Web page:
King v. Kraft et al

Filing 40

ORDER granting in part and denying in part 33 Motion for summary judgment; granting with respect to the battery claim, the battery claim is dismissed from the action; in all other respects, the Motion for Summary Judgment is denied. Signed by Judge Brian J. Davis on 10/14/2016. (LDO)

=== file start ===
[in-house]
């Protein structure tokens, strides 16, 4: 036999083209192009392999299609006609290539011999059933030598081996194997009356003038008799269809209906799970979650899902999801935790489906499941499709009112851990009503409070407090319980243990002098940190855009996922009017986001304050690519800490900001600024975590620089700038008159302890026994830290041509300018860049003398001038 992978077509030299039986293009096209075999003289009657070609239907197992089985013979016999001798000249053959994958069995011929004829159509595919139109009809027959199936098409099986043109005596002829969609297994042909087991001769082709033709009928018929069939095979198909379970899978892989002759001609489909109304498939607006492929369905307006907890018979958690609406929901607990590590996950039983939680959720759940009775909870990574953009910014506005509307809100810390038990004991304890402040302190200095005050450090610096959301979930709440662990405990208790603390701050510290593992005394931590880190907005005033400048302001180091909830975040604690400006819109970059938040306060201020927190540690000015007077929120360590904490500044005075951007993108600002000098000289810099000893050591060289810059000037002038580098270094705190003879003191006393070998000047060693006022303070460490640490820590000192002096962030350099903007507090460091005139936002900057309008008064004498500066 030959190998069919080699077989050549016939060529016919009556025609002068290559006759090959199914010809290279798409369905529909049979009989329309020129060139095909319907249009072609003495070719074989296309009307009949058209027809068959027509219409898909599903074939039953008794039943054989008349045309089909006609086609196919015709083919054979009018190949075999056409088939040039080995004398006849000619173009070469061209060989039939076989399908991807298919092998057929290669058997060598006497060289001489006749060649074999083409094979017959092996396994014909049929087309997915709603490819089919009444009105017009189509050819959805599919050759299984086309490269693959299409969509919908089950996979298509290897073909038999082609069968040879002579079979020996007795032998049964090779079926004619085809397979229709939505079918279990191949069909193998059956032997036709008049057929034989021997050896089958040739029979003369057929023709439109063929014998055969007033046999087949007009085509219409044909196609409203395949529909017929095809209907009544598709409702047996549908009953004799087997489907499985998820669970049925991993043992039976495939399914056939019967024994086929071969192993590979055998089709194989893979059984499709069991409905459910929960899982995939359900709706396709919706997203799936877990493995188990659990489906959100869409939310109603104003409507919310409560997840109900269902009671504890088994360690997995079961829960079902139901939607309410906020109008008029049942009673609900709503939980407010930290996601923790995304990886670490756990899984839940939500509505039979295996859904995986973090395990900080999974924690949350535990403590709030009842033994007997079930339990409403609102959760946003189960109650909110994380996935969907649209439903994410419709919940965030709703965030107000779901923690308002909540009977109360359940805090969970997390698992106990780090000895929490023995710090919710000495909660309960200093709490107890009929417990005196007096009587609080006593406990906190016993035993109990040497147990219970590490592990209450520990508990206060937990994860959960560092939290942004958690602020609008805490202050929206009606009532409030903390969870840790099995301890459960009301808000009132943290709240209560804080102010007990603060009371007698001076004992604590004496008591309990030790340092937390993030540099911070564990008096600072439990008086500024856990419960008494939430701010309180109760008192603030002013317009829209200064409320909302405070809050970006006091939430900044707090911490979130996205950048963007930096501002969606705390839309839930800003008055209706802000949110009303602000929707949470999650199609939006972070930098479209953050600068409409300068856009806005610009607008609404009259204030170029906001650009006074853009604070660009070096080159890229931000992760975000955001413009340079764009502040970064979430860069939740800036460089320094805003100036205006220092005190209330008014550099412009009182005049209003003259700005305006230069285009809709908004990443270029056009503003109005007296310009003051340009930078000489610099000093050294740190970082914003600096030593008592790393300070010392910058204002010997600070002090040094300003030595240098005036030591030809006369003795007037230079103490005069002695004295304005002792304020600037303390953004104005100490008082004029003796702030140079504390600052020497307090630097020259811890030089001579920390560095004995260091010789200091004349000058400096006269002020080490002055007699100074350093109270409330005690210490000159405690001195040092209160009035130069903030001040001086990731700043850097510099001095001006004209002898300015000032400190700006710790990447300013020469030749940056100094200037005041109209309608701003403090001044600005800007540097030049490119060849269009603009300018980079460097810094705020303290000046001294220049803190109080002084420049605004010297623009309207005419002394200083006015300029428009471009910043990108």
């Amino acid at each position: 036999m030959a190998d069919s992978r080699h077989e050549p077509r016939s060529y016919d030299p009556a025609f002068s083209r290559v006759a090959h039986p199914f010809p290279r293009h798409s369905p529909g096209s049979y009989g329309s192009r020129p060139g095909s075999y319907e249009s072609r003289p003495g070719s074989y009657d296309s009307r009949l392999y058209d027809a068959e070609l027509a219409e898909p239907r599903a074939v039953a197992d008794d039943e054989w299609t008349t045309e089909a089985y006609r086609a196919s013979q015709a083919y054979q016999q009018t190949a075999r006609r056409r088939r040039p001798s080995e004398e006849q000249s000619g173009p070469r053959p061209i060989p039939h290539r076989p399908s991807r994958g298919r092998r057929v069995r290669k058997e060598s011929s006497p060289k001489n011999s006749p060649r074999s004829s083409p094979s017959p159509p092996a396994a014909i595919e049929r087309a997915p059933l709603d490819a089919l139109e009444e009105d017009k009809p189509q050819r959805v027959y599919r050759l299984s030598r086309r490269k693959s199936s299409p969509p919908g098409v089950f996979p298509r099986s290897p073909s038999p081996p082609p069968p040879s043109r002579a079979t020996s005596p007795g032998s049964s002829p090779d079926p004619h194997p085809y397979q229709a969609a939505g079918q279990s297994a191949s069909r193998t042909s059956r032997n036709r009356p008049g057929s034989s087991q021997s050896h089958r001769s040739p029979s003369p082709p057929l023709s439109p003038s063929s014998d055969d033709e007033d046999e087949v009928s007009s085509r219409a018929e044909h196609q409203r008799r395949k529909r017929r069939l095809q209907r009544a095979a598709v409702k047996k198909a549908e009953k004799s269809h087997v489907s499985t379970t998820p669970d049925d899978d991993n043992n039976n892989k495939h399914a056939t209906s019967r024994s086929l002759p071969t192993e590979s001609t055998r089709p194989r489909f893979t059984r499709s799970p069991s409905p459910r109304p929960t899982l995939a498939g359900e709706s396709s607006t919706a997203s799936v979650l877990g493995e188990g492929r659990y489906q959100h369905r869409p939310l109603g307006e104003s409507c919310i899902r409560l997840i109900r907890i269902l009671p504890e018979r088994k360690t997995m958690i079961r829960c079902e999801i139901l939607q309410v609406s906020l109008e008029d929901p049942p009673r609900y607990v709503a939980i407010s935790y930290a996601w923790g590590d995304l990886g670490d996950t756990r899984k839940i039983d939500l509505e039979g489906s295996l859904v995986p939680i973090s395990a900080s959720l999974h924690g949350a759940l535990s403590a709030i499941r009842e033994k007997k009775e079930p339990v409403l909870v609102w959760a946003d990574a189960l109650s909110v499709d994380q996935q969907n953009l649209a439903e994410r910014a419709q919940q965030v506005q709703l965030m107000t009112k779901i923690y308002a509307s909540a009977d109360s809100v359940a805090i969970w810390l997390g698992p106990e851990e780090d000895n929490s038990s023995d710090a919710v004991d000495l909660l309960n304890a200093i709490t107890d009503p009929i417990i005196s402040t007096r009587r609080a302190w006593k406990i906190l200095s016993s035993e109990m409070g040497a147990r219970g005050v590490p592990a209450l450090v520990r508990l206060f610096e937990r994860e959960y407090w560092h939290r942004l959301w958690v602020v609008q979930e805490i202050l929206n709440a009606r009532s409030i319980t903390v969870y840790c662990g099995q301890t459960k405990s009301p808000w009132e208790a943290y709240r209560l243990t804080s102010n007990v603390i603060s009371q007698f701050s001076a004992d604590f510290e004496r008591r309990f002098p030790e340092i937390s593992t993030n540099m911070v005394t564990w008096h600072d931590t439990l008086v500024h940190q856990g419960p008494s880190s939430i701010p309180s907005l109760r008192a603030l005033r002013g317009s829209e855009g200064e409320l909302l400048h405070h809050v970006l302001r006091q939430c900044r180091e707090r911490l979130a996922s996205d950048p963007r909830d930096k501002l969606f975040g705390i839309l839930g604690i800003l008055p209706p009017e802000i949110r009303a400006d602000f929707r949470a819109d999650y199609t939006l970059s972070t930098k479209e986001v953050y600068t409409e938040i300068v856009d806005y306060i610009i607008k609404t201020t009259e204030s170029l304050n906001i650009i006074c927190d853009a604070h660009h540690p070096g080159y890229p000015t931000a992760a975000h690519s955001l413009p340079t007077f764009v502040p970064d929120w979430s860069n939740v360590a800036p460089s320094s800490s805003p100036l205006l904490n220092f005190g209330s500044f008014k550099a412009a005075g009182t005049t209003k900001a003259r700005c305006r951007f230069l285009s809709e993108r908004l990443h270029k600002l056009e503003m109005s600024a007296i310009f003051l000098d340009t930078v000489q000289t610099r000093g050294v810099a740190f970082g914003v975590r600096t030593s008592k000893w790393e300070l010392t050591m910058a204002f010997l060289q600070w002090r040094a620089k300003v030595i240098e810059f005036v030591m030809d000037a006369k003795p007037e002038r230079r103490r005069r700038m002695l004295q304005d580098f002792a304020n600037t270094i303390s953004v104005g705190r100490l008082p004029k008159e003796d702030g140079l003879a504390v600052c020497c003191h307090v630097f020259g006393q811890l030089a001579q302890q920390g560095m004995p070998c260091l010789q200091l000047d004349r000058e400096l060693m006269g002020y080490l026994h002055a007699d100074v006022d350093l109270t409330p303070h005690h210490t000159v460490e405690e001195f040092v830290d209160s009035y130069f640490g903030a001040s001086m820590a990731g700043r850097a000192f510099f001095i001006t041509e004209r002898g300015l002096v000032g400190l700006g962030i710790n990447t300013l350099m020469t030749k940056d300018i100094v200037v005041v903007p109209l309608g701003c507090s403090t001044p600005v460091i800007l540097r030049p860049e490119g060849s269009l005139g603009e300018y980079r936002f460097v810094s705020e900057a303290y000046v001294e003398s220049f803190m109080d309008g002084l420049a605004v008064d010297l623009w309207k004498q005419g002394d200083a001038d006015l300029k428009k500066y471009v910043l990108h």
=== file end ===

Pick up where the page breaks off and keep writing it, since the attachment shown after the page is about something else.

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UNITED STATES DISTRICT COURT MIDDLE DISTRICT OF FLORIDA JACKSONVILLE DIVISION GERALD T. KING, Plaintiff, v. Case No. 3:14-cv-1431-J-39MCR E. KRAFT, Defendant. ORDER I. Status Plaintiff Gerald T. King, an inmate of the Florida penal system, is proceeding in this action on a pro se Second Amended Civil Rights Complaint (Complaint) (Doc. 14) filed pursuant to 42 U.S.C. § 1983. He names E. Kraft as the sole Defendant. The Court will construe the pro se Complaint liberally. The remaining claims are: (1) Defendant Kraft, in his individual capacity, "did with a malicious and sadistic intent," use excessive force against Plaintiff in violation of the Eighth Amendment, and (2) Defendant Kraft, in his individual capacity, used excessive force against Plaintiff constituting 784.03(1)(a), Fla. Stat.1 the tort of battery pursuant to § As relief, Plaintiff seeks compensatory and punitive damages and declaratory relief. 1 The Court dismissed the negligence claim on December 18, 2015. Order (Doc. 24). Additionally, the Court dismissed Plaintiff's request for relief that no incarceration liens be placed against him pursuant to § 960.293, Fla. Stat., and that the law be deemed inapplicable to him. Order (Doc. 24). This cause is before the Court on Defendant Kraft's Motion for Summary Judgment (Defendant's Motion) (Doc. 33). Plaintiff was advised of the provisions of Federal Rule of Civil Procedure 56, notified that the granting of a motion to dismiss or a motion for summary judgment would represent a final adjudication of this case which may foreclose subsequent litigation on the matter, and given an opportunity to respond. & Order (Doc. 7). See Summary Judgment Notice (Doc. 34) Plaintiff filed a Response and Affidavit in Opposition to Defendant's Motion for Summary Judgment (Response) (Doc. 35) and an Appendix (Doc. 36). II. Plaintiff's Allegations In his verified Complaint,2 Plaintiff alleges that on June 2, 2014, at 7:40 a.m., while housed in cell G-3-104 at Columbia Correctional Institution, he was using the bathroom. 2. Complaint at He partially closed the cell door prior to urinating. Joseph Cotto, his cell mate, was in the cell. entered Quad 3 and said "count time." Id. Id. Id. Defendant Kraft Plaintiff, after urinating, reached to re-open the partially closed cell door. Id. Defendant Kraft, while conducting the count, paused at Plaintiff's cell front. Id. Kraft, less than two feet directly in front of 2 See Stallworth v. Tyson, 578 F. App'x 948, 950 (11th Cir. 2014) (per curiam) (citations omitted) ("The factual assertions that [Plaintiff] made in his amended complaint should have been given the same weight as an affidavit, because [Plaintiff] verified his complaint with an unsworn written declaration, made under penalty of perjury, and his complaint meets Rule 56's requirements for affidavits and sworn declarations."). 2 Plaintiff's cell door, had a clear view of Plaintiff's actions through the well-lighted cell security window. Id. Kraft knew that there were no door handles or gripping devices on the inside of the cell door. Id. at 3. After Kraft observed, through the cell window, Plaintiff's efforts to re-open the cell door, Kraft "did with deliberate force pull and secure cell door G-3-104 locked closed, causing one third (1/3) of the Plaintiff's fifth (pinkie) finger on the Plaintiff's right hand to be severed by being sliced off between the swinging cell door and the locking device." Id. In response to the trauma, Plaintiff jerked his right hand back and away from the cell door, gripped his injured finger with his left hand, and made direct eye contact with Kraft through the security window. continued seconds. that with Id. Id. the Kraft laughed and walked away. count procedure for approximately Kraft twenty Kraft was not "alerted or informed by the Plaintiff Plaintiff had been injured[.]" Id. Kraft Plaintiff's cell and said, "What did you do? bitch ass. Id. Do you want to go to medical?" respond to Kraft's inquiry. Id. at 4. Id. returned to I should mace your Plaintiff did not Kraft walked away and requested by radio that Plaintiff's cell door be re-opened. Kraft exited Quad-3 and returned to the officer's station. Id. Id. On July 15, 2014, Kraft approached Plaintiff's cell, now cell G-3-206. Id. Kraft and another officer conducted a brief search of the cell and then exited the cell. 3 Id. Kraft returned to Plaintiff's cell, and "[i]n pretense of searching behind cell door G-3-206 the Defendant stated, '[y]our buddy has not fulfilled your contract. Plaintiff I got you. perceived this It should take a pack.'" statement to be a "a Id. at 5. psychological threat." III. Summary Judgment Standard The Eleventh Circuit set forth the summary judgment standard. Summary judgment is proper when "there is no genuine dispute as to any material fact and the movant is entitled to judgment as a matter of law." Fed. R. Civ. P. 56(a). The substantive law controls which facts are material and which are irrelevant. Raney v. Vinson Guard Service, Inc., 120 F.3d 1192, 1196 (11th Cir. 1997). Typically, the nonmoving party may not rest upon only the allegations of his pleadings, but must set forth specific facts showing there is a genuine issue for trial. Eberhardt v. Waters, 901 F.2d 1578, 1580 (11th Cir. 1990). A pro se plaintiff's complaint, however, if verified under 28 U.S.C. § 1746, is equivalent to an affidavit, and thus may be viewed as evidence. See Murrell v. Bennett, 615 F.2d 306, 310 n.5 (5th Cir. 1980). Nevertheless, "[a]n affidavit or declaration used to support or oppose a motion must be made on personal knowledge." Fed. R. Civ. P. 56(c)(4). "[A]ffidavits based, in part, upon information and belief, rather than personal knowledge, are insufficient to withstand a motion for summary judgment." Ellis v. England, 432 F.3d 1321, 1327 (11th Cir. 2005). As we've emphasized, "[w]hen the moving party has carried its burden under Rule 56[], its opponent must do more than simply show that there is some metaphysical doubt as to the material facts . . . Where the record taken as a whole could not lead a rational trier of fact to find for the non-moving 4 party, there is no 'genuine issue for trial.'" Matsushita Elec. Indus. Co. v. Zenith Radio Corp., 475 U.S. 574, 586–87, 106 S.Ct. 1348, 89 L.Ed.2d 538 (1986). "[T]he mere existence of some alleged factual dispute between the parties will not defeat an otherwise properly supported motion for summary judgment; the requirement is that there be no genuine issue of material fact." Anderson v. Liberty Lobby, Inc., 477 U.S. 242, 247–48, 106 S.Ct. 2505, 91 L.Ed.2d 202 (1986). Unsupported, conclusory allegations that a plaintiff suffered a constitutionally cognizant injury are insufficient to withstand a motion for summary judgment. See Bennett v. Parker, 898 F.2d 1530, 1532–34 (11th Cir. 1990) (discounting inmate's claim as a conclusory allegation of serious injury that was unsupported by any physical evidence, medical records, or the corroborating testimony of witnesses). Moreover, "[w]hen opposing parties tell two different stories, one of which is blatantly contradicted by the record, so that no reasonable jury could believe it, a court should not adopt that version of the facts for purposes of ruling on a motion for summary judgment." Scott v. Harris, 550 U.S. 372, 380, 127 S.Ct. 1769, 167 L.Ed.2d 686 (2007). Howard v. Memnon, 572 F. App'x 692, 694-95 (11th Cir. 2014) (per curiam) (footnote omitted). Of import, at the summary judgment stage, the Court assumes all the facts in the light most favorable to the non-moving party, in this instance, the Plaintiff, and draws all inferences in the Plaintiff's favor. McKinney v. Sheriff, 520 F. App'x 903, 905 (11th Cir. 2013) (per curiam). "Summary Judgment is appropriate only when, under the plaintiff's version of the facts, 'there is no genuine dispute as to any material fact and the movant is entitled to judgment as a matter of law.'" Felio v. Hyatt, 639 F. App'x 604, 5 606 (11th Cir. 2016) (per curiam) (citation omitted). Therefore, summary judgment would properly be entered in favor of Defendant Kraft where no genuine issue of material fact exists as to whether Plaintiff's constitutional rights were violated. IV. Defendant's Motion Defendant Kraft contends that he is entitled to summary judgment. He first states that the Complaint should be dismissed because the incident was an "unfortunate accident" and does not support a claim of excessive force. Defendant's Motion at 7. He also contends that he is entitled to qualified immunity. Id. at 78. He asserts that Plaintiff's assertion of psychological threat Id. at does not rise to the level of a constitutional violation. 8-9. Finally, Kraft contends that Plaintiff is not entitled to statutory relief under § 784.03(1)(a), Fla. Stat., because this statute does not concern a civil tort action, and furthermore, the Court lacks jurisdiction to find Kraft guilty misdemeanor crime or impose punishment for such. V. of a state Id. at 9. Plaintiff's Response Plaintiff, in his Response, urges this Court to find that there remain genuine issues of material fact in dispute. at 8. Response He first notes that Kraft concedes that Plaintiff did not suffer a de minimus injury. Id. See Defendant's Motion at 5. Plaintiff claims that the closing of the door by Kraft was done maliciously or sadistically for the very purpose of causing harm, 6 that is to inflict injury. Response at 8. Plaintiff mentions Kraft's "psychological threat" in his statement of facts, but he does not claim that Kraft's excessive use of force. verbal Id. at 12. threats amounted to the Finally, Plaintiff counters Kraft's assertion that he is entitled to qualified immunity by referencing the genuine dispute as to material facts. Id. at 12- 13. VI. Law and Conclusions A. Excessive Force "The Eighth Amendment prohibits the infliction of cruel and unusual punishment. U.S. Const. amend. VIII. In considering an Eighth Amendment excessive force claim, [the Court] must consider both a subjective and objective component: (1) whether the 'officials act[ed] with a sufficiently culpable state of mind,' and (2) 'if the alleged wrongdoing was objectively harmful enough to establish a constitutional violation.'" Tate v. Rockford, 497 F. App'x 921, 923 (11th Cir. 2012) (per curiam) (quoting Hudson v. McMillian, 503 U.S. 1, 8 (1992)), cert. denied, 133 S.Ct. 1822 (2013). In both Fourteenth and Eighth Amendment excessive force claims, whether the use of force violates an inmate's constitutional rights "ultimately turns on 'whether force was applied in a good faith effort to maintain or restore discipline or maliciously and sadistically for the very purpose of causing harm.'" Whitley v. Albers, 475 U.S. 312, 32021, 106 S.Ct. 1078, 1085, 89 L.Ed.2d 251 (1986) (quoting Johnson v. Glick, 481 F.2d 7 1028, 1033 (2d Cir. 1973) (establishing the standard for an Eighth Amendment excessive force claim); see Bozeman v. Orum, 422 F.3d 1265, 1271 (11th Cir. 2005) (applying the Whitley test in a Fourteenth Amendment excessive force case). If force is used "maliciously and sadistically for the very purpose of causing harm," then it necessarily shocks the conscience. See Brown v. Smith, 813 F.2d 1187, 1188 (11th Cir. 1987) (stating that the Eighth and Fourteenth Amendments give equivalent protections against excessive force). If not, then it does not. Cockrell v. Sparks, 510 F.3d 1307, 1311 (11th Cir. 2007) (per curiam). "Although the extent of the injury is a relevant factor in determining the amount of force applied, it is not solely determinative of an Eighth Amendment claim." Muhammad v. Sapp, 494 F. App'x 953, 957 (11th Cir. 2012) (per curiam) (citing Wilkins v. Gaddy, 559 U.S. 34, 37 (2010)). When prison officials maliciously and sadistically use force to cause harm, contemporary standards of decency always are violated. See Whitley, supra, 475 U.S., at 327, 106 S.Ct., at 1088. This is true whether or not significant injury is evident. Otherwise, the Eighth Amendment would permit any physical punishment, no matter how diabolic or inhuman, inflicting less than some arbitrary quantity of injury. Such a result would have been as unacceptable to the drafters of the Eighth Amendment as it is today. Hudson, 503 U.S. at 9. The standard in an excessive use of force case is as follows: [O]ur core inquiry is "whether force was applied in a good-faith effort to maintain or 8 restore discipline, or maliciously and sadistically to cause harm." Hudson v. McMillian, 503 U.S. 1, 112 S.Ct. 995, 999, 117 L.Ed.2d 156 (1992). In determining whether force was applied maliciously and sadistically, we look to five factors: "(1) the extent of injury; (2) the need for application of force; (3) the relationship between that need and the amount of force used; (4) any efforts made to temper the severity of a forceful response; and (5) the extent of the threat to the safety of staff and inmates[, as reasonably perceived by the responsible officials on the basis of facts known to them]..." Campbell v. Sikes, 169 F.3d 1353, 1375 (11th Cir. 1999) (quotations omitted).[3] However, "[t]he Eighth Amendment's prohibition of cruel and unusual punishments necessarily excludes from constitutional recognition de minimis uses of physical force, provided that the use of force is not of a sort repugnant to the conscience of mankind." Hudson, 112 S.Ct. at 1000 (quotations omitted). McKinney v. Sheriff, 520 F. App'x at 905. Significantly, Kraft admits that Plaintiff's injury was not de minimis. Indeed, this incident resulted in a severed finger that had to be surgically mended. And, as noted by Kraft, "this case is either an unfortunate accident, as is claimed by KRAFT," or a deliberate use of excessive Defendant's Motion at 3. force as claimed by Plaintiff. As related by Plaintiff in his statement of facts, Kraft observed him, through the large cell window, attempting to open the door without a handle. Plaintiff alleges that, despite this observation, Kraft intentionally closed the door 3 See Whitley v. Albers, 475 U.S. 312, 321 (1986). 9 on Plaintiff's hand. After Plaintiff gripped his injured finger, Plaintiff states that he made eye contact with Kraft, but Kraft laughed and walked away. Although Kraft disputes Plaintiff's assertion that Kraft observed Plaintiff attempting to close the door through the cell window, that is a question of fact, a matter for a jury to decide. Plaintiff, in his verified Complaint, states that Kraft saw him attempting to close the door, Kraft intentionally shut the door on Plaintiff's hand in order to inflict injury, and then laughed after seeing Plaintiff gripping his injured hand and walked away. The parties have submitted contradictory versions of what happened on June 2, 2014. There remain disputed issues of material fact: "[T]he judge's function is not himself to weigh the evidence and determine the truth of the matter but to determine whether there is a genuine issue for trial." Anderson v. Liberty Lobby, Inc., 477 U.S. 242, 249, 106 S.Ct. 2505, 2511, 91 L.Ed.2d 202 (1986). A genuine factual issue is one that "properly can be resolved only by a finder of fact because [it] may reasonably be resolved in favor of either party." Id. at 250, 106 S.Ct. at 2511. Smith v. LePage, Case No. 15-11632, 2016 WL 4473223, at *3 (11th Cir. Aug. 25, 2016). Accordingly, Defendant Kraft's Motion will be denied with respect to Plaintiff's Eighth Amendment excessive use of force claim because there are genuine issues of material fact that prevent the entry of summary judgment. 10 B. Qualified Immunity Defendant Kraft asserts that he is entitled to qualified immunity from monetary damages in his individual capacity with regard to the excessive force claim. Defendant's Motion at 7-8. The Eleventh Circuit recently set forth the appropriate inquiry in this regard: To determine whether qualified immunity applies, we conduct a two-step inquiry: (1) do the facts alleged, construed in the light most favorable to the plaintiffs, establish that a constitutional violation occurred; and (2) was the violated constitutional right clearly established. Perez, 809 F.3d at 1218. Under either step, "courts may not resolve genuine disputes of fact in favor of the party seeking summary judgment." Tolan v. Cotton, ––– U.S. ––––, 134 S.Ct. 1861, 1866, 188 L.Ed.2d 895 (2014). A right may be clearly established by an existing decision of the Supreme Court, this Court, or the state's highest court. Valderrama v. Rousseau, 780 F.3d 1108, 1112 (11th Cir. 2015). For a right to be clearly established, "there need not be a case on all fours, with materially identical facts"; rather, there can be "notable factual distinctions" between the precedent and the case before the court. Holloman ex rel. Holloman v. Harland, 370 F.3d 1252, 1277 (11th Cir. 2004) (quotations omitted). Officials need only have "reasonable warning" that their conduct violated constitutional rights. Id. (quotation omitted). Smith v. LePage, 2016 WL 4473223, at *3. It is undisputed that Kraft was engaged in discretionary functions during the events at issue. Given the undersigned's conclusion that summary judgment should be denied as to the Eighth Amendment excessive use of force claim, and based on the state of 11 the law on qualified immunity in the Eleventh Circuit, qualified immunity should be denied as to Defendant Kraft. C. Psychological Threats Defendant Kraft apparently construes Plaintiff's Complaint as attempting to raise a separate claim of a psychological verbal threats. The Court previously determined that Plaintiff did not raise a separate claim of verbal threats. Instead, Plaintiff Plaintiff's references contention that Kraft's Kraft Order (Doc. 24) at 3. statements was acting to support maliciously or sadistically on June 2, 2014 when he closed the door on Plaintiff's hand. Response at 12. Therefore, the Defendant's Motion will not be granted on this basis. D. Tort of Battery Although not a model of clarity, Plaintiff apparently contends that Kraft's alleged action of intentionally shutting Plaintiff's hand in the door constituted a battery pursuant to § 784.03(1)(a), Fla. Stat. Florida battery. the Complaint at 5. Statutes addresses Upon review, Chapter 784.03 of the the crimes of battery and felony Specifically, § 784.03(1)(a), Fla. Stat., provides that offense of battery occurs when a person actually and intentionally touches or strikes another person against the will of the other; or intentionally causes bodily harm to another person. Furthermore, the statute provides that the offense of battery is a 12 misdemeanor of the first degree, unless the requirements for felony battery are met under § 784(2), Fla. Stat. Defendant Kraft asserts that Plaintiff is not entitled to statutory relief under § 784.03(1)(a), Fla. Stat. Upon review, Defendant's Motion is due to be granted with respect to Plaintiff's claim of battery under Chapter 784.03(1)(a). As noted by Kraft, this statute does not concern civil tort actions; moreover, this Court lacks jurisdiction to find Kraft guilty of a Florida misdemeanor offense of battery. Thus, Defendants' Motion asserting that Plaintiff is not entitled to statutory relief under § 784.03(1)(a) is due to be granted. Therefore, it is now ORDERED: Defendant Kraft's Motion for Summary Judgment (Doc. 33) is GRANTED with respect to Plaintiff's claim of battery under § 784.03(1)(a), Fla. Stat., and that claim is dismissed from the action. In all other respects, Defendant Kraft's Motion for Summary Judgment (Doc. 33) is DENIED. DONE AND ORDERED at Jacksonville, Florida, this 14th day of October, 2016. sa 10/13 c: Gerald T. King Counsel of Record 13